And her poetry seems often terrifying, or terrified. Other poems seem beautiful. She takes amazing risks in putting words and phrases together that seem far apart. In bringing them together, perhaps some readers do not want to risk facing the bridge between words and what will be revealed to them by crossing that bridge. Shaughnessey is not a poet whose poems can be read once and done away with. Nor should they be. They linger for me, unforgettable. This is a book I constantly come back to in wonder. How does she come up with these personifications and metaphors? They are fresh, so fresh I cannot place them.

My favorite poem, "Jouissance," begins,

"Your phantoms hang neatly from skyhooks,
ready to be veils, ready to disembody you.

You have shelled yourself of this curved room
and the smell is of burnt door,

slackbelly hot. It is an albattoir,
lacking it's usual firmness.

[...]

You are all rain-collected, in a butterfly sac
opaque and draining.
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By A Customer on September 16, 1999
Format: Hardcover
After reading some positive reviews I had high hopes for this book, but was disappointed. While Shaughnessy has an interesting way with language, I could not find a way into these poems, which are too hermetic and self-conscious and ultimately just plain puzzling.
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Format: Paperback
Rather than a "terminal adolescence", Shaugnessy presents us with a lexicon that is personal to the point of transcendence. She is both baroque and minimalist--at times ornate, at other times exacting to the point of abstraction. At times she creates a word to alter a familiar atmosphere, and at other times beckons the reader to rediscover words in their most precise and original definitions. Her poems are as deep and as deliberate as the great poets that have influenced her work--her plays on language and decisive structures are vessels for meaning that is not only totally expressed but entirely her own. It is both to her credit and our misfortune that she is the only female poet currently represented by FSG. As a student and an avid reader, to my mind she is one of the greatest American poets working today.
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Format: Paperback
Shaughnessy has taken for her collection a title typical of paintings but given it a twist or two as interior is cleverly ambiguous--it could be the interior of a room or our own psychological interiors (or someone else's), while with joy is a bit of verbal sleight of hand; it's not something that can be seen with the eye, but the language treats it as though it were as visible as an apple, a flower, or a wine glass--all common in still lifes. Shaughnessy's use of with joy is a way of working, in a manner of speaking, to the top of the medium. Non-writers are fond of pointing out that a picture is worth a thousand words, but an "interior with sudden joy" can't be photographed; it has to be imagined, felt, intuited. In other words Shaughnessy has done with words what could not have been done in paint or film--really in any other medium.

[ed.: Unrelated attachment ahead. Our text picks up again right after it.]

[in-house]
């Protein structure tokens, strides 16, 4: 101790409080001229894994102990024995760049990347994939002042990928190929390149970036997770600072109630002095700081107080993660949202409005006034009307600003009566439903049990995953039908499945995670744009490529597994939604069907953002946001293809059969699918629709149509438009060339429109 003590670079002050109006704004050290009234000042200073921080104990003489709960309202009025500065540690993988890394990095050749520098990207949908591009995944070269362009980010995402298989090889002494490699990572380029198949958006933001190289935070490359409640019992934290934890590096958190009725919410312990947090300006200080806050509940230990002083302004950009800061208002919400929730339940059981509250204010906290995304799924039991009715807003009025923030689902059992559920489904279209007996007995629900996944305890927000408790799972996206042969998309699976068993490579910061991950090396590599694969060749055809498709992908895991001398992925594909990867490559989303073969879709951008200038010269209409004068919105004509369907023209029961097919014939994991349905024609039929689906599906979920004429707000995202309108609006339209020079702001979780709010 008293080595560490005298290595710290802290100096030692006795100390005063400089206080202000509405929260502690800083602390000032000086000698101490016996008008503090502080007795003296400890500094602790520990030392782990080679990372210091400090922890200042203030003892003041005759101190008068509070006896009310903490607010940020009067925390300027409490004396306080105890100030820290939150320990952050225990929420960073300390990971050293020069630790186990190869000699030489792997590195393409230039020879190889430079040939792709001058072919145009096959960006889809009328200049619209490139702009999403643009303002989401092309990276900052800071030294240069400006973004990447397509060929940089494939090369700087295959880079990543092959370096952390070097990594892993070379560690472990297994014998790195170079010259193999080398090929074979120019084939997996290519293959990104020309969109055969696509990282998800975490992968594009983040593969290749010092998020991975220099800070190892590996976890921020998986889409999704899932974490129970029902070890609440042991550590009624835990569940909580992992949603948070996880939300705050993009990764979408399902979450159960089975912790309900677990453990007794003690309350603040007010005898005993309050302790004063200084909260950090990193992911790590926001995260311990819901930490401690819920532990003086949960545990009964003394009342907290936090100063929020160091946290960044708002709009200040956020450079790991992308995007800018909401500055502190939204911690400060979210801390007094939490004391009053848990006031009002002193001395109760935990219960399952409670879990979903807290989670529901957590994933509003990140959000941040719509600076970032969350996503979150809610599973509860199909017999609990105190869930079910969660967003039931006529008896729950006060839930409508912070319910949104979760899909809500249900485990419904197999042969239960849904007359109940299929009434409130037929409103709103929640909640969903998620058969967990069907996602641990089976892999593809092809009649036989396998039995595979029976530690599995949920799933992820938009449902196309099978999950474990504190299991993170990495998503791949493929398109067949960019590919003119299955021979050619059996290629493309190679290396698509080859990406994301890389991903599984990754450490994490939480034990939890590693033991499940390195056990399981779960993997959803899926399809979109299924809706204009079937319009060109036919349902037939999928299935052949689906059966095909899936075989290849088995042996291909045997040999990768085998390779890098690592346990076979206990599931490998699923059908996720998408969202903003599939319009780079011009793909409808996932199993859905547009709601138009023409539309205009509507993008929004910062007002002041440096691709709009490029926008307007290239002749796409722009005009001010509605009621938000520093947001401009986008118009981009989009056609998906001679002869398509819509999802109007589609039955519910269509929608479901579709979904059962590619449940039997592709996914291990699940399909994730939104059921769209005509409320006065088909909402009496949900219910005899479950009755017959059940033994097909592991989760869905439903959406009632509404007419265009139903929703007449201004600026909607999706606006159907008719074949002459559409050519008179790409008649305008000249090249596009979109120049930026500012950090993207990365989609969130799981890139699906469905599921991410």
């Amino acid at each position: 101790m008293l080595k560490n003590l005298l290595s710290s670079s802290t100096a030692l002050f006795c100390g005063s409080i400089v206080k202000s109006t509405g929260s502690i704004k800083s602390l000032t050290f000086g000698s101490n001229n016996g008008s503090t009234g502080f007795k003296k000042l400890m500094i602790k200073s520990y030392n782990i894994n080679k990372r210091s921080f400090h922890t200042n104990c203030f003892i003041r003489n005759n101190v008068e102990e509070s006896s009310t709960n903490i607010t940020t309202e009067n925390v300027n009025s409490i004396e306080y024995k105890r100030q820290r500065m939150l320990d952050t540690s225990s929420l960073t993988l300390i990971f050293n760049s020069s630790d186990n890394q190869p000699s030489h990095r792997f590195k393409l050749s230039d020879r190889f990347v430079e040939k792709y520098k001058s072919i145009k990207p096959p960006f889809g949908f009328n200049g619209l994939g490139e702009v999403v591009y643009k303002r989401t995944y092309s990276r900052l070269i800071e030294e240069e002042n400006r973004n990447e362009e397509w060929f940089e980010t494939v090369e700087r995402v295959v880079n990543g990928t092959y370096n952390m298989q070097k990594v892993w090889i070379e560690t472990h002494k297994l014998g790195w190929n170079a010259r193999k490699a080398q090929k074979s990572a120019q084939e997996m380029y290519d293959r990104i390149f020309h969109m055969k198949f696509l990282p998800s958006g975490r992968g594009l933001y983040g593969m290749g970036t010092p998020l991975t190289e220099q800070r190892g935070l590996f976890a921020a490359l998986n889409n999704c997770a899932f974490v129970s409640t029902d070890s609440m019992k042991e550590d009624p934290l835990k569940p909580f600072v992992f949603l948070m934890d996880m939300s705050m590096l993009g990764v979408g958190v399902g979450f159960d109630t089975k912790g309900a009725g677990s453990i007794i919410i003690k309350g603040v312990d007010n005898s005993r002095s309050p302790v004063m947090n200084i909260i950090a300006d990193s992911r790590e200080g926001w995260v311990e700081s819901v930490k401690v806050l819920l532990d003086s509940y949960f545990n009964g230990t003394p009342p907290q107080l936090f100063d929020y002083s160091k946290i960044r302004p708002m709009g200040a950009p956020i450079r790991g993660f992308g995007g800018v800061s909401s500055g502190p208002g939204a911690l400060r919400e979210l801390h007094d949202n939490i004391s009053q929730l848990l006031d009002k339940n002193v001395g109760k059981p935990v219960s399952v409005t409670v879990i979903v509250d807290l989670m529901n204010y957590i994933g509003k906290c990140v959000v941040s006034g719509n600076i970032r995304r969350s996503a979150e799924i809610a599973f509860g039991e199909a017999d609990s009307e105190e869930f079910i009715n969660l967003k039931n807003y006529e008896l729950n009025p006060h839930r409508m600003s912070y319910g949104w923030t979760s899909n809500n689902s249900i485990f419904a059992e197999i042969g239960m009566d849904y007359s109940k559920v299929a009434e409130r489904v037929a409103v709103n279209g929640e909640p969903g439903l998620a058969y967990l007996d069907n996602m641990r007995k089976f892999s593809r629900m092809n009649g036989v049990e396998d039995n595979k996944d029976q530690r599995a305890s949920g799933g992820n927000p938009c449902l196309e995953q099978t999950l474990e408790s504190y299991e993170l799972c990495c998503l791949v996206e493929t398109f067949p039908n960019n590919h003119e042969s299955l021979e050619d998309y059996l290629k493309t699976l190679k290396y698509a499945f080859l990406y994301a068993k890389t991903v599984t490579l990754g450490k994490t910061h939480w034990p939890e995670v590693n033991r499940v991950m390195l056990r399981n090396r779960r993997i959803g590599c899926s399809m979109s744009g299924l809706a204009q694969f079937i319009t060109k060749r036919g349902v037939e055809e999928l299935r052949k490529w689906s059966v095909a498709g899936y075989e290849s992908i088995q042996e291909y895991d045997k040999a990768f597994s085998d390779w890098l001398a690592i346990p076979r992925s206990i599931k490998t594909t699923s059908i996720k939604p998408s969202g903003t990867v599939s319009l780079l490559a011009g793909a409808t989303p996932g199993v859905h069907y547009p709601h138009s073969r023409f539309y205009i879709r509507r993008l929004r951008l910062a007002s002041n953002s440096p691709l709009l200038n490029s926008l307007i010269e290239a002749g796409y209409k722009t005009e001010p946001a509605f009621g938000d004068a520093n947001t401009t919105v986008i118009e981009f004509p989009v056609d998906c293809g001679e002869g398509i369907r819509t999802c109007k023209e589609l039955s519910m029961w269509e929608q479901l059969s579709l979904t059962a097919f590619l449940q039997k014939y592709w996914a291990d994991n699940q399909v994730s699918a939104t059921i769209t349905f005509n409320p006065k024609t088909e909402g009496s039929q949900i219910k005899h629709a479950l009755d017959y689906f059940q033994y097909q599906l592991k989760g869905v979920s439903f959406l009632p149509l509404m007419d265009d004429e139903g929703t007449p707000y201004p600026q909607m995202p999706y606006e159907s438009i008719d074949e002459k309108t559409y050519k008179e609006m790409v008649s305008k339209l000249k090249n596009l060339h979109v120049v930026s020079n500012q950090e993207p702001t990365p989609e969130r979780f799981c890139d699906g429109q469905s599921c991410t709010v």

The collection is playful, light-hearted, and places special emphasis on sound--alliteration, assonance, rhyme, and repeated syllables. The poem "Swell," for example, on page 17, opens with the words "Svelte with eventual sex ...", a phrase that neatly aligns several instances of the short E sound and leavens the whole with the consonant V. Towards the end of the poem we read "We toss freely with fever this mirror/desilvered." Here it is mostly the long E that we hear, once again given V as accompaniment, but this time R makes its mark as well, particularly in fever, mirror, and desilvered. Returning to the top of the poem, we have "The shine and shifting slate of the sky ... I am more than blue/if you are the violent imprint."

In "Dear Gonglya" the experimentation in sound is somewhat more complex. "What we feel in the solar plexus wrecks us./Halfway squatting on a crate where feeling happened. Caresses.
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Format: Paperback
This is one of those books I make sure and take with me when I move. I won't bother trying to sound smart. I don't think I could do the book justice anyway by describing it, but I feel sorry for the people who didn't like it, and I'm glad I'm not them.